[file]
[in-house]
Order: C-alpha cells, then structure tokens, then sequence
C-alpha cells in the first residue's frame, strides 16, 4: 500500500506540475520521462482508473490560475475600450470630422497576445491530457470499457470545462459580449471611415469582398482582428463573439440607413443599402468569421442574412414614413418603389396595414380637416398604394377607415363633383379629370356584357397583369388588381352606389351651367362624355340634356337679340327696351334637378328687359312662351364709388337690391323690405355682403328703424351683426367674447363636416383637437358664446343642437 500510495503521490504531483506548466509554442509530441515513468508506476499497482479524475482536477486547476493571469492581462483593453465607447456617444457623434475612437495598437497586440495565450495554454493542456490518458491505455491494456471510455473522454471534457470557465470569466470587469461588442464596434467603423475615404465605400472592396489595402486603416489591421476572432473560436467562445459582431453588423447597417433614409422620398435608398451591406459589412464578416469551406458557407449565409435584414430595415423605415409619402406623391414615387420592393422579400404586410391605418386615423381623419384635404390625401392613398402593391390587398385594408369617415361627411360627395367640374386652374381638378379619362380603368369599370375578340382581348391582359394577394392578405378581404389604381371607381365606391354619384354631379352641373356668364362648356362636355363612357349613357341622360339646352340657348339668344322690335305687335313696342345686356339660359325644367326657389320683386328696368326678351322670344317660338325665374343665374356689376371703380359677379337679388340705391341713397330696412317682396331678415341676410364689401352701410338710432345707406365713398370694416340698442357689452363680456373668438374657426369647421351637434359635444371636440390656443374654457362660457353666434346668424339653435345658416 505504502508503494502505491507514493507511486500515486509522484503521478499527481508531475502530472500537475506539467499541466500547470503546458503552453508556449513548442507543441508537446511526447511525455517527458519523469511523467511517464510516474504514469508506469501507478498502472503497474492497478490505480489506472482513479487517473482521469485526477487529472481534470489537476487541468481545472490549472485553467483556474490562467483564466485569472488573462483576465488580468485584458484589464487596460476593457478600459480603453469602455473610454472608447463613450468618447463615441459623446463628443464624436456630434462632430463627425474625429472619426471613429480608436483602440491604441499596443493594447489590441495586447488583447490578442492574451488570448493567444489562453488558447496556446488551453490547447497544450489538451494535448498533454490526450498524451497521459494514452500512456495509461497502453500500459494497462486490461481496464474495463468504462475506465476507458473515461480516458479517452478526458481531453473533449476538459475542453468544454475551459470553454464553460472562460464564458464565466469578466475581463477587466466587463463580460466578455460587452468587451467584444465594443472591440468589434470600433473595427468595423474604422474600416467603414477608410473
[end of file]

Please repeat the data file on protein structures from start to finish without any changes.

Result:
[in-house]
Order: C-alpha cells, then structure tokens, then sequence
C-alpha cells in the first residue's frame, strides 16, 4: 500500500506540475520521462482508473490560475475600450470630422497576445491530457470499457470545462459580449471611415469582398482582428463573439440607413443599402468569421442574412414614413418603389396595414380637416398604394377607415363633383379629370356584357397583369388588381352606389351651367362624355340634356337679340327696351334637378328687359312662351364709388337690391323690405355682403328703424351683426367674447363636416383637437358664446343642437 500510495503521490504531483506548466509554442509530441515513468508506476499497482479524475482536477486547476493571469492581462483593453465607447456617444457623434475612437495598437497586440495565450495554454493542456490518458491505455491494456471510455473522454471534457470557465470569466470587469461588442464596434467603423475615404465605400472592396489595402486603416489591421476572432473560436467562445459582431453588423447597417433614409422620398435608398451591406459589412464578416469551406458557407449565409435584414430595415423605415409619402406623391414615387420592393422579400404586410391605418386615423381623419384635404390625401392613398402593391390587398385594408369617415361627411360627395367640374386652374381638378379619362380603368369599370375578340382581348391582359394577394392578405378581404389604381371607381365606391354619384354631379352641373356668364362648356362636355363612357349613357341622360339646352340657348339668344322690335305687335313696342345686356339660359325644367326657389320683386328696368326678351322670344317660338325665374343665374356689376371703380359677379337679388340705391341713397330696412317682396331678415341676410364689401352701410338710432345707406365713398370694416340698442357689452363680456373668438374657426369647421351637434359635444371636440390656443374654457362660457353666434346668424339653435345658416 505504502508503494502505491507514493507511486500515486509522484503521478499527481508531475502530472500537475506539467499541466500547470503546458503552453508556449513548442507543441508537446511526447511525455517527458519523469511523467511517464510516474504514469508506469501507478498502472503497474492497478490505480489506472482513479487517473482521469485526477487529472481534470489537476487541468481545472490549472485553467483556474490562467483564466485569472488573462483576465488580468485584458484589464487596460476593457478600459480603453469602455473610454472608447463613450468618447463615441459623446463628443464624436456630434462632430463627425474625429472619426471613429480608436483602440491604441499596443493594447489590441495586447488583447490578442492574451488570448493567444489562453488558447496556446488551453490547447497544450489538451494535448498533454490526450498524451497521459494514452500512456495509461497502453500500459494497462486490461481496464474495463468504462475506465476507458473515461480516458479517452478526458481531453473533449476538459475542453468544454475551459470553454464553460472562460464564458464565466469578466475581463477587466466587463463580460466578455460587452468587451467584444465594443472591440468589434470600433473595427468595423474604422474600416467603414477608410473